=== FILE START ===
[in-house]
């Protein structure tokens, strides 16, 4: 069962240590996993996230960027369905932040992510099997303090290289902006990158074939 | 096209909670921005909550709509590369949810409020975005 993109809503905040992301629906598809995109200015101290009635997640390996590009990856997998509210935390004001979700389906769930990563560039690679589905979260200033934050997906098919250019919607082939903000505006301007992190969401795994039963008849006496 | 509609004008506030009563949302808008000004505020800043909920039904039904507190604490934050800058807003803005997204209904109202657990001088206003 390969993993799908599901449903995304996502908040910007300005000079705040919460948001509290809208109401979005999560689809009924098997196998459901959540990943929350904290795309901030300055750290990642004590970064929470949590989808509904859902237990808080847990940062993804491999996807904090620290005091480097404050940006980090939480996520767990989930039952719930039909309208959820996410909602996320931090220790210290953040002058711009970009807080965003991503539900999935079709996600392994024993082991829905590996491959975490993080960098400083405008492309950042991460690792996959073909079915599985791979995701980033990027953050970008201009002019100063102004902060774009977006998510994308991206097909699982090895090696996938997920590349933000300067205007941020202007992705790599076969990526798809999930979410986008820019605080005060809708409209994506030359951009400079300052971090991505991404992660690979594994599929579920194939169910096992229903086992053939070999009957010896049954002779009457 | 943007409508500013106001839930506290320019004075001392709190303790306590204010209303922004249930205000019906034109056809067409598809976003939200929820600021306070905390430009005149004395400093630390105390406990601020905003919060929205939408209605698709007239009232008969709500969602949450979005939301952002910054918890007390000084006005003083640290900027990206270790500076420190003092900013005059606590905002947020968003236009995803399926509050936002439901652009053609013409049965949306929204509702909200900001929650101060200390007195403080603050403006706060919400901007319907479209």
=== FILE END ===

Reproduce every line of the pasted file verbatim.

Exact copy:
[in-house]
């Protein structure tokens, strides 16, 4: 069962240590996993996230960027369905932040992510099997303090290289902006990158074939 | 096209909670921005909550709509590369949810409020975005 993109809503905040992301629906598809995109200015101290009635997640390996590009990856997998509210935390004001979700389906769930990563560039690679589905979260200033934050997906098919250019919607082939903000505006301007992190969401795994039963008849006496 | 509609004008506030009563949302808008000004505020800043909920039904039904507190604490934050800058807003803005997204209904109202657990001088206003 390969993993799908599901449903995304996502908040910007300005000079705040919460948001509290809208109401979005999560689809009924098997196998459901959540990943929350904290795309901030300055750290990642004590970064929470949590989808509904859902237990808080847990940062993804491999996807904090620290005091480097404050940006980090939480996520767990989930039952719930039909309208959820996410909602996320931090220790210290953040002058711009970009807080965003991503539900999935079709996600392994024993082991829905590996491959975490993080960098400083405008492309950042991460690792996959073909079915599985791979995701980033990027953050970008201009002019100063102004902060774009977006998510994308991206097909699982090895090696996938997920590349933000300067205007941020202007992705790599076969990526798809999930979410986008820019605080005060809708409209994506030359951009400079300052971090991505991404992660690979594994599929579920194939169910096992229903086992053939070999009957010896049954002779009457 | 943007409508500013106001839930506290320019004075001392709190303790306590204010209303922004249930205000019906034109056809067409598809976003939200929820600021306070905390430009005149004395400093630390105390406990601020905003919060929205939408209605698709007239009232008969709500969602949450979005939301952002910054918890007390000084006005003083640290900027990206270790500076420190003092900013005059606590905002947020968003236009995803399926509050936002439901652009053609013409049965949306929204509702909200900001929650101060200390007195403080603050403006706060919400901007319907479209």